Toad’s Wild Ride


More or less equidistant from Club Joy and Club Tomorrow, conveniently located next door to the wistfully named Club If, the newish Korean cafe called L.A. Toad seems to be a favorite with Korean men. It’s a good place to stop for a bite on the way home from work or before hitting the bars, the kind of clean, shirt-sleeves restaurant with great food whose Anglo equivalent has all but slipped away--cheap enough for the average Joe, but with food so good that rich guys mob the place too. Inside, Toad feels like the Korean equivalent of one of those tiny, hidden trattorias in Rome, the smoky, tourist-free ones that never seem to make the guidebooks.

Toad isn’t set up for non-Koreans, you understand: None of the waitresses really speak more than a couple of words of English, the food is unfamiliar, and the untranslated menu is printed in Korean script on chopstick wrappers, in characters so small that you might have difficulty deciphering them even if you read Hangul fluently.

The restaurant, once you get past the guard in the parking lot and the man with the portable phone who always seems to lurk right inside the front door, is a plain dining room, rather pretty actually, with blond wood, rice-paper screens and a window that opens onto the kitchen. A carved wooden toad, the restaurant’s mascot, sits on a sake box, looking out over the place. Behind the glass, a woman cooks Korean pancakes with a look of great seriousness, spreading oil onto the hot griddle and carefully measuring out blobs of batter: potato pancakes, oyster pancakes, crisp pancakes with scallions and fresh chiles, all of which are delicious dunked into a soy-scallion dip. Almost everybody in the place is smoking cigarette after cigarette; laughing groups of men raise ceramic pitchers and pour each other glasses of Korean rice wine.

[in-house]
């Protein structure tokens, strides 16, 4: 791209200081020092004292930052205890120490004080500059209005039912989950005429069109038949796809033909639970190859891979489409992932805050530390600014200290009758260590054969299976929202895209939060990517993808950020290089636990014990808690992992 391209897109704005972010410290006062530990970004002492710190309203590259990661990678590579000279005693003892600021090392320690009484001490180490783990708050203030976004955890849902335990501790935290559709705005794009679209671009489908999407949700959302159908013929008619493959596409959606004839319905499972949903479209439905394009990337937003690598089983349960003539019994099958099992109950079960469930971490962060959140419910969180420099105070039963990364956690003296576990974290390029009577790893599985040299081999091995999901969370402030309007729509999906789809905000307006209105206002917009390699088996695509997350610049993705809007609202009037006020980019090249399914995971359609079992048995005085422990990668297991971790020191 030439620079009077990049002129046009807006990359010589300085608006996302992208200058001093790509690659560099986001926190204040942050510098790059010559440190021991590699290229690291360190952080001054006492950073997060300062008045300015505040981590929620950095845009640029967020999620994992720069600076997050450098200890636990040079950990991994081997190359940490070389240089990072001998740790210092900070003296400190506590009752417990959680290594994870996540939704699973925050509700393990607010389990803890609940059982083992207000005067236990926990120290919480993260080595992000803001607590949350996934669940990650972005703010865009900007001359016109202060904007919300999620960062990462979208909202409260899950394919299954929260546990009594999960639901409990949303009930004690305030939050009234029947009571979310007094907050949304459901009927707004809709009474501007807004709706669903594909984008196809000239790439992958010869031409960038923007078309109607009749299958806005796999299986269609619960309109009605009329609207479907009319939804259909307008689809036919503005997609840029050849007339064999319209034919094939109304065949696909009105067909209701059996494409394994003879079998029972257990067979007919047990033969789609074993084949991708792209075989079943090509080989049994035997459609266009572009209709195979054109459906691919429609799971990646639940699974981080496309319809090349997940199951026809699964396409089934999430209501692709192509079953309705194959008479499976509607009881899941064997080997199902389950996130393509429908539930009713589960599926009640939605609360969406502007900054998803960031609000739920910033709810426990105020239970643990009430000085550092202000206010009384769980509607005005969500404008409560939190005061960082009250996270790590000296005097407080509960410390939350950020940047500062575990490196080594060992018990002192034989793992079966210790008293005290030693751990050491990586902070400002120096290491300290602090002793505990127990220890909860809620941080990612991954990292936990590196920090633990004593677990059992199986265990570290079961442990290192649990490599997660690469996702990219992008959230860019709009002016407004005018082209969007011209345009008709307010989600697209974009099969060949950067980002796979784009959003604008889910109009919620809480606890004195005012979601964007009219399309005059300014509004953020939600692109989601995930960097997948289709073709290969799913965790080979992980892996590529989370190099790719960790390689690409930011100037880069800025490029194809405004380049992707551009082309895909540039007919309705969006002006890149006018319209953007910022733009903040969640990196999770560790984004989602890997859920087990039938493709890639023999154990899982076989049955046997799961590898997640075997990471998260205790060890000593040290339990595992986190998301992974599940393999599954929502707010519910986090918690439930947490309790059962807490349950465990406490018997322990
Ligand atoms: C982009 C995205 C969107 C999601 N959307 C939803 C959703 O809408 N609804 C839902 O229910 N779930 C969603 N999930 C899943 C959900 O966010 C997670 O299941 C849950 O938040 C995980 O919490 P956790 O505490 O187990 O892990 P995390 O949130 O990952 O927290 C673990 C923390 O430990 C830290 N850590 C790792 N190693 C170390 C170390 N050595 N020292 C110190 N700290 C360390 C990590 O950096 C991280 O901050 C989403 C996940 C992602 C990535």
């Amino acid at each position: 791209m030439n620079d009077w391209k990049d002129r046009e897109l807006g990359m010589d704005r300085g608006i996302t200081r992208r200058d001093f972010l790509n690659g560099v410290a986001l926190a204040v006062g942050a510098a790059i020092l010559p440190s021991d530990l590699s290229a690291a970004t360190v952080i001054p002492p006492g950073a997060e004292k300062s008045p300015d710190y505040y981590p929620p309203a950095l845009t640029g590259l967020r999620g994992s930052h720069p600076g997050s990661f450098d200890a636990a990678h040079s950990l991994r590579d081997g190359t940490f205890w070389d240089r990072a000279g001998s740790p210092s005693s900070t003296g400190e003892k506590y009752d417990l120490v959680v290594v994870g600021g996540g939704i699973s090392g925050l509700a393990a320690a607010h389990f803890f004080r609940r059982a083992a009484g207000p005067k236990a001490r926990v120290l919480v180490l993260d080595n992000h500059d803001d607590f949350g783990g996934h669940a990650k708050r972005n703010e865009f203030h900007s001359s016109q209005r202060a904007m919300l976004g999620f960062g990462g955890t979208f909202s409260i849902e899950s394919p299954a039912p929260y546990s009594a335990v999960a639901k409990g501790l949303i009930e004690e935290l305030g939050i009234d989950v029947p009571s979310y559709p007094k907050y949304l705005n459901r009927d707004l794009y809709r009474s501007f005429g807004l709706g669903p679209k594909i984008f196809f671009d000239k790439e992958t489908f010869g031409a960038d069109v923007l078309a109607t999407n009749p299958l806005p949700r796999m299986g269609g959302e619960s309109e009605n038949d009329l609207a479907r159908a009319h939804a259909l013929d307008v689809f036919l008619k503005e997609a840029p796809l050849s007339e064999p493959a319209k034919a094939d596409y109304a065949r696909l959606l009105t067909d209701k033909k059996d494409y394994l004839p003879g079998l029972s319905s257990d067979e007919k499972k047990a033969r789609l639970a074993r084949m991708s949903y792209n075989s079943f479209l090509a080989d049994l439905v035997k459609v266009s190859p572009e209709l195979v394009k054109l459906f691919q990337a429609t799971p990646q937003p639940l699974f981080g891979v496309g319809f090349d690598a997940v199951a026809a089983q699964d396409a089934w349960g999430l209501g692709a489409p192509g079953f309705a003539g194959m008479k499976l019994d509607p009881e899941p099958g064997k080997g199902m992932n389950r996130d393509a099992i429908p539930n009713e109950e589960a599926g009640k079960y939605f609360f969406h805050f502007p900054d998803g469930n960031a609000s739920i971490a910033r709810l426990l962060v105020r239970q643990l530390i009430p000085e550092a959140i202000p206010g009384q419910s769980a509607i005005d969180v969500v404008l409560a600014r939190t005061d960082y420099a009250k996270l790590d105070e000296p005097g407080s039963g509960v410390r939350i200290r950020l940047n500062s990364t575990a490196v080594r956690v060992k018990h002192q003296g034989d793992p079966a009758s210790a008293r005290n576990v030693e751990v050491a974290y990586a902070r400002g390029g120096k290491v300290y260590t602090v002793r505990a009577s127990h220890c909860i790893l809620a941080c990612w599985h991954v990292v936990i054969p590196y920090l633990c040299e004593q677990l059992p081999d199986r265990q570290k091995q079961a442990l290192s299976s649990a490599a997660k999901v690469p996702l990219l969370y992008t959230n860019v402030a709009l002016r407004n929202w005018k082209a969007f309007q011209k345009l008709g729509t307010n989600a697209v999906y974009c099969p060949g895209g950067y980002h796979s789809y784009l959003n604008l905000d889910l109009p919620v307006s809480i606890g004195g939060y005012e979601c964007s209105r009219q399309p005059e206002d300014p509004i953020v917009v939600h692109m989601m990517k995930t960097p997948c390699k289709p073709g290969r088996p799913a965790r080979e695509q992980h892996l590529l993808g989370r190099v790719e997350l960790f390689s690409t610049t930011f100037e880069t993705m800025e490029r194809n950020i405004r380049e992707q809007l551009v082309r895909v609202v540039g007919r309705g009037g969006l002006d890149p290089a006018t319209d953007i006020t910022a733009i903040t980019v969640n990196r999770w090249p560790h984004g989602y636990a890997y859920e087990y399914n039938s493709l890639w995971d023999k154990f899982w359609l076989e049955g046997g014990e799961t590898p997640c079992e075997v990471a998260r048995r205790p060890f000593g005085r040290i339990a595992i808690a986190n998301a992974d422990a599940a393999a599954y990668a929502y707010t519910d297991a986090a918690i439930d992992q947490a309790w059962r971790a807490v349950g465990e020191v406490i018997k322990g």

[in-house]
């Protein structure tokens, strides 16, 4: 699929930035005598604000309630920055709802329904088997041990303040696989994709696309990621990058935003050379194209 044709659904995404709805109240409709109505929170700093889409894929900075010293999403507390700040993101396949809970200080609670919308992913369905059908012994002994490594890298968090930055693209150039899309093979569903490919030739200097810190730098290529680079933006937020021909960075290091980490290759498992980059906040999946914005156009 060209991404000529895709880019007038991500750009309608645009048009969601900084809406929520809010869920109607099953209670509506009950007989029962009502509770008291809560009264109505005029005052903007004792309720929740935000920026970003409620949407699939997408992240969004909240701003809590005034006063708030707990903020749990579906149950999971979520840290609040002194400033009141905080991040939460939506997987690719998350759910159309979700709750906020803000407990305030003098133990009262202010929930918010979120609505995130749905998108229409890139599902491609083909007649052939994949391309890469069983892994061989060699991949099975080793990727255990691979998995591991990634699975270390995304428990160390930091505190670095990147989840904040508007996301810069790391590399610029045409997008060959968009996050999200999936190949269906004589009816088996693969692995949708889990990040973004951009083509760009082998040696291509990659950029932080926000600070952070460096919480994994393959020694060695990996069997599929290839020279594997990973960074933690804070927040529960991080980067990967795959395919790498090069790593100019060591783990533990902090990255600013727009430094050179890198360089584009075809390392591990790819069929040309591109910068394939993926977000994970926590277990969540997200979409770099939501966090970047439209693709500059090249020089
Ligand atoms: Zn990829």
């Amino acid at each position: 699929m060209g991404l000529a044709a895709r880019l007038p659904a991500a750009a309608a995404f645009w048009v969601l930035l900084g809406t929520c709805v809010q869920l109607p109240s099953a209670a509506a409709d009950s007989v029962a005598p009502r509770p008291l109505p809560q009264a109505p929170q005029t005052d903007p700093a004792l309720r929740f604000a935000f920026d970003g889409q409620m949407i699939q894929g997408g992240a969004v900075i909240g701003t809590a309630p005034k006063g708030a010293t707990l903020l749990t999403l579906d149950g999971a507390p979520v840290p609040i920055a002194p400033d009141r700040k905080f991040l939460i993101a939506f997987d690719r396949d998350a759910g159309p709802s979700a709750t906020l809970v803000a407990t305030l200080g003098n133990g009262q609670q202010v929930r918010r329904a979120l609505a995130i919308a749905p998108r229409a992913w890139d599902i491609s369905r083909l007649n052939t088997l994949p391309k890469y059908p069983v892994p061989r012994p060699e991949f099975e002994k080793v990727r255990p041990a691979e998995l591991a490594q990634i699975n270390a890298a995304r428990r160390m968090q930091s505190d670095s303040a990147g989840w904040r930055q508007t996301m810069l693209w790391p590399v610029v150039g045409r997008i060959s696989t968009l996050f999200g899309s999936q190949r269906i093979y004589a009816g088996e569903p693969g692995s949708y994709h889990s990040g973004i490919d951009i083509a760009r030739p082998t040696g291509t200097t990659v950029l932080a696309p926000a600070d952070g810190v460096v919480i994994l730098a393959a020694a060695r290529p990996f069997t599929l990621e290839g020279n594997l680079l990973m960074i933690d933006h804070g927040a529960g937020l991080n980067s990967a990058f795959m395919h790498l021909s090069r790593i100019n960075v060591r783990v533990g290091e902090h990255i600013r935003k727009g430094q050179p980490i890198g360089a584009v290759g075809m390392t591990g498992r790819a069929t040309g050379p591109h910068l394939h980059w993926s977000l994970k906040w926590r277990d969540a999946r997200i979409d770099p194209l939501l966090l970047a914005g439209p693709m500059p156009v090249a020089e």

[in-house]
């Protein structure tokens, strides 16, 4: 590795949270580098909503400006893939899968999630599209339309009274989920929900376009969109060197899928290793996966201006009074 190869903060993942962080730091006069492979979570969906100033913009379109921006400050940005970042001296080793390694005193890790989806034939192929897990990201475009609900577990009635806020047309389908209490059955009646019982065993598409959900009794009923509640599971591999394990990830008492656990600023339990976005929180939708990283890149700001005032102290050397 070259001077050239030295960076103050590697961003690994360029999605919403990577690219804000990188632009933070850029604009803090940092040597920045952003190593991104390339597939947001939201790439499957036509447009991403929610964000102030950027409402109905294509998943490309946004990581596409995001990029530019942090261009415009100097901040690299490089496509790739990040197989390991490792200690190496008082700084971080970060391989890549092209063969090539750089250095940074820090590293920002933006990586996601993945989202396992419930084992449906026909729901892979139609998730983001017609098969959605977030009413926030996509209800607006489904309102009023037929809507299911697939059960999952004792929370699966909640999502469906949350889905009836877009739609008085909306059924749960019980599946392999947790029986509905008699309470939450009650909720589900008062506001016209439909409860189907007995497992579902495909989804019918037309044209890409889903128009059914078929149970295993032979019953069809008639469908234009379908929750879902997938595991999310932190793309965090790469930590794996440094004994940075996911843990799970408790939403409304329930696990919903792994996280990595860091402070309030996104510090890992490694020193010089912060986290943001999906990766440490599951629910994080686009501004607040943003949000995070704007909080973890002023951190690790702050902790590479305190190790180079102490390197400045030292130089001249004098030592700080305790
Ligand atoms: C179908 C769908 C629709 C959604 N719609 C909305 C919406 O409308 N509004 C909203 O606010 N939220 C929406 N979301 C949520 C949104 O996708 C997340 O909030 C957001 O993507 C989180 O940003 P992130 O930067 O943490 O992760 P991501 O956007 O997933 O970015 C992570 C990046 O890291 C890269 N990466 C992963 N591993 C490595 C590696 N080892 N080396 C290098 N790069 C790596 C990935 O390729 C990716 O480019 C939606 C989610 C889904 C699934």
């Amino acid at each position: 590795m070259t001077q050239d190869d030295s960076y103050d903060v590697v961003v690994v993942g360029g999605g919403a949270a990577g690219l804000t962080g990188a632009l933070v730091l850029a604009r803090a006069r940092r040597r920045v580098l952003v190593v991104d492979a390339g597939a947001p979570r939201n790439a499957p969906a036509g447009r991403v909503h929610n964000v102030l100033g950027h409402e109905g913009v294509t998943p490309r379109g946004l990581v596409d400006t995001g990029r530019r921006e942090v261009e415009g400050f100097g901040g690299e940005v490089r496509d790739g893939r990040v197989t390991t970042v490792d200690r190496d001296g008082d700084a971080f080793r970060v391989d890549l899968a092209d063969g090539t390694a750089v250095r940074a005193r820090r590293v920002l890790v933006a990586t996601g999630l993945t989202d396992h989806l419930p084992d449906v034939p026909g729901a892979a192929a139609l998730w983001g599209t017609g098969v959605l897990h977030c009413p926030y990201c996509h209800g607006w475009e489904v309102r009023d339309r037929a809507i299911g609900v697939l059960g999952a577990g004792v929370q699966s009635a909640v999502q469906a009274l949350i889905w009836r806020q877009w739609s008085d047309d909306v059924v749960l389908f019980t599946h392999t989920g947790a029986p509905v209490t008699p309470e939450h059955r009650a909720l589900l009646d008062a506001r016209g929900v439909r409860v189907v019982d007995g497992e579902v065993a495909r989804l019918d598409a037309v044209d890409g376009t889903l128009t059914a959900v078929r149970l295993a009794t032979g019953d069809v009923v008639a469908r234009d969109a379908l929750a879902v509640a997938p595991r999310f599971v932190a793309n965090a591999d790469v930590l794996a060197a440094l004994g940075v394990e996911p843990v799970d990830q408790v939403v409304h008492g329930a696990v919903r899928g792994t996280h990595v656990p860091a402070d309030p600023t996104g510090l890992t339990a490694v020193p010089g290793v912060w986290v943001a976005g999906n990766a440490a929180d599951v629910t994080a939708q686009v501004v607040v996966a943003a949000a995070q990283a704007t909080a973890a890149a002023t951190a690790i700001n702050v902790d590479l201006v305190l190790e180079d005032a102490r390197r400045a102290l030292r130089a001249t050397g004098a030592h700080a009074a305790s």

The first time we tried to eat at L.A. Toad, the waitress panicked, not sure what to do with us, and finally showed us to a tiny table toward the rear. She looked around for help and then backed away. The cook peeked out of the kitchen.

A man in a white suit, looking a little like a Korean equivalent of the Christopher Walken character in “The Comfort of Strangers,” rose from the table where he had been eating dinner, and walked over to our corner of the room. He bowed slightly. “You know,” he said, quite formally, “this is a Korean restaurant, and at this restaurant you will find only Korean food. There are no hamburgers, no fried chickens.” He shuddered slightly at the thought of fried chicken, and reached up to tighten the knot on his tie. “I believe you will find no barbecue here.”

That night, through pointing and semaphore and walking around the restaurant to inspect other people’s plates, we wound up with a very fine meal: crisp, griddle-fried potato pancakes with sprigs of chrysanthemum pressed into them; stewed sweet, sanguineous Korean blood sausage, studded with rice, served with a tart chile dip; and warm, meaty-tasting slices of some cartilaginous animal part that we weren’t able to identify (one guess was muzzle; another was maw) but which was very pleasant with cold Korean beer. (You can get the last two as a combination appetizer plate.) There was a dish that included slices of boiled pork, raw oysters and a tangle of shredded radish kimchi , fiery-hot with chile--we wrapped them together in cabbage leaves and ate them like Korean tacos. We ate good, fist-size mandu --dumplings sort of Korean kreplach --that floated in a peppery broth. We’ve been back again and again, working our way through the pancake selection.

Good bibimbap can be among the most delicious of Korean dishes, and Toad’s is about the best in town. Arranged around the circumference of a flat bowl are a half-dozen little heaps of marinated vegetables--bean sprouts scented with sesame, stewed bamboo shoots, boiled spinach, that sort of thing--that you mix together with hot rice, and possibly the meat of a freshly fried fish. The contrast of hot and cool, salt and tart, soft and chewy is spectacular, and every bite offers a new and striking combination of flavors, right down to the bottom of the bowl. And bibimbap is an easy word to wrap your lips around. You won’t miss the barbecue at all.

L.A. Toad, 4503 W. Beverly Blvd., Los Angeles, (213) 460-7037. Open daily, 11 a.m. to midnight. Beer and wine. Take-out. Guarded lot parking. Visa and MasterCard accepted. Dinner for two, food only, $15-$22.